One of the most often raised objections to the use of marijuana for medical purposes is a fear of people taking it recreationally. This is a fate that has already befallen a number of prescription drugs, and marijuana, of course, is frequently used recreationally already.
However, the compounds that give cannabis its healing powers aren’t the ones that make people consider it fun. The marijuana part of medical marijuana is chiefly a substance called tetrahydrocannabinol, or THC. There are receptors that respond to THC in the parts of the brain that govern pleasure, memory, concentration and sensory and time perception. The reaction of the receptors to the stimulus leads to the sensations associated with being high.
On the other hand, cannabidiol, or CBD, is completely ignored by those receptors. CBD, a painkiller, is responsible for the medical half of medical marijuana, and is often the only part medicinal users need—or want. Researcher Zach Klein notes that people who are using cannabis for its therapeutic properties often find the high an unwanted side effect, particularly people who need medical marijuana treatment but also need to stay functional.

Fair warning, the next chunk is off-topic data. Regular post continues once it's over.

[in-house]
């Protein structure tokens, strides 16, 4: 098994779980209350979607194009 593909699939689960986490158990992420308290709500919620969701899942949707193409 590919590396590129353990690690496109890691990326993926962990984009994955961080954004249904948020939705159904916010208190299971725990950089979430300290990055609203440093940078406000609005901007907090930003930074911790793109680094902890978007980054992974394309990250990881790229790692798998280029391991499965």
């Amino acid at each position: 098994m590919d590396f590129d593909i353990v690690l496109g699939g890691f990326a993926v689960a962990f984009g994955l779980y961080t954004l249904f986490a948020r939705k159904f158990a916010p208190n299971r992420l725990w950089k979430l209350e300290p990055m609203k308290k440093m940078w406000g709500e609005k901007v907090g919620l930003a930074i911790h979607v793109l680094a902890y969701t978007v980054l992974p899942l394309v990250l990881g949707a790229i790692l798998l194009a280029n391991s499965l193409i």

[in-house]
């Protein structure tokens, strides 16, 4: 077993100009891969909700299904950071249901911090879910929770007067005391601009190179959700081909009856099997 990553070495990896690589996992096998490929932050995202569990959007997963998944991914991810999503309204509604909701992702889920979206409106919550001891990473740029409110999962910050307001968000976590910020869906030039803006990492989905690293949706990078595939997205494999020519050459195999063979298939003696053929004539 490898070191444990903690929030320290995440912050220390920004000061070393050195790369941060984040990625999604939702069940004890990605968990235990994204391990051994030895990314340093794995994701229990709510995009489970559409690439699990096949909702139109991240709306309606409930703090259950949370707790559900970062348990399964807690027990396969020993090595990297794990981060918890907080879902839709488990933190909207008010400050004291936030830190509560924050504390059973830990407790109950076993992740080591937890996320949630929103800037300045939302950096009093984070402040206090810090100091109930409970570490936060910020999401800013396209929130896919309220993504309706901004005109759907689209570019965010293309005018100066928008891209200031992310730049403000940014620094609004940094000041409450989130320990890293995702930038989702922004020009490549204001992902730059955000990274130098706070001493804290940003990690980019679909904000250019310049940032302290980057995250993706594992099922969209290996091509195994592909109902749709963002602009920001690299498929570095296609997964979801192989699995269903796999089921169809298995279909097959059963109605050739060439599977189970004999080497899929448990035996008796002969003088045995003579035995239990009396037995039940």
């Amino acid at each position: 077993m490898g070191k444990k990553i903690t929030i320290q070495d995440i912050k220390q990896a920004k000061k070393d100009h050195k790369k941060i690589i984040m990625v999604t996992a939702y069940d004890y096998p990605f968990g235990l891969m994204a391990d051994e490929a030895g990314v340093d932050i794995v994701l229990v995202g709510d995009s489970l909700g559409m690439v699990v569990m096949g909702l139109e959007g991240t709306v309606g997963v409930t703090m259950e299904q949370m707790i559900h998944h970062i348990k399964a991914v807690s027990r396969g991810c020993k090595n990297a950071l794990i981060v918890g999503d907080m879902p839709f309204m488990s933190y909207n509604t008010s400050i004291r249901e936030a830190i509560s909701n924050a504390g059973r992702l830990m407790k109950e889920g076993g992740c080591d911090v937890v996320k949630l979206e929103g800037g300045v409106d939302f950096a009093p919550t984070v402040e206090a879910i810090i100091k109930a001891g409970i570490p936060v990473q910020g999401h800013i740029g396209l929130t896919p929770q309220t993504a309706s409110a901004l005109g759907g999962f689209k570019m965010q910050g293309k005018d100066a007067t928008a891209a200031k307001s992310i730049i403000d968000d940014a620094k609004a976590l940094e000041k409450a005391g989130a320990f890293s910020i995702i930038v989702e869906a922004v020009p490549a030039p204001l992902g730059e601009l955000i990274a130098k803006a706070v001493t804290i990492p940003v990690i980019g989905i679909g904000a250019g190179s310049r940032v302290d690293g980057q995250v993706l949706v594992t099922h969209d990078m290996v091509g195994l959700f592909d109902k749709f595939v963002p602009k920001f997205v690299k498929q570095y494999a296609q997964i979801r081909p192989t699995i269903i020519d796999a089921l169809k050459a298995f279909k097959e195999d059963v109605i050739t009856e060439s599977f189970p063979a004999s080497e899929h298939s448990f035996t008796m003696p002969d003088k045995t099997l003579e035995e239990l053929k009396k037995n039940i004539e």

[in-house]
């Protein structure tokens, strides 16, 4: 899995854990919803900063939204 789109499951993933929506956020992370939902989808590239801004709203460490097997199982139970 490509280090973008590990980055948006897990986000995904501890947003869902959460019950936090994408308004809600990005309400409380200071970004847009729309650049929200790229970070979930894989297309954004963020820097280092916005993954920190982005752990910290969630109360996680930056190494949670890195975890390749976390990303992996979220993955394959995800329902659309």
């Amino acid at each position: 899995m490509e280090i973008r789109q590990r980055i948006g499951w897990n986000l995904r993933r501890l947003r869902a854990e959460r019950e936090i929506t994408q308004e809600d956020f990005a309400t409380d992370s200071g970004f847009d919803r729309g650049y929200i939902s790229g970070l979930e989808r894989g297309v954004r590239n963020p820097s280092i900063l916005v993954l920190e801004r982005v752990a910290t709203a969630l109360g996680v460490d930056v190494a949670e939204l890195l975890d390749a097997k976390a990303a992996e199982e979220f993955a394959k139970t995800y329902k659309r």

Klein is head of development at an Israeli medical marijuana company called Tikkun Olam, Hebrew for “repairing the world.” Using genetic techniques, Tikkun Olam is creating medical marijuana that delivers the health benefits alone.
The company has created a strain called Avidekel which has more than 16 times as much CBD as THC, possibly the highest ratio of any extant strain.
Other companies are taking different tacks, such as extracting the CBD from the plant and delivering it in a different form. This has the advantage of consistent dosing, but in many cases at the cost of efficiency of delivery, since smoking actually gets the active ingredients into the system faster. Moreover, there is some evidence that trace amounts of THC—which Avidekel contains—can enhance the effectiveness of CBD.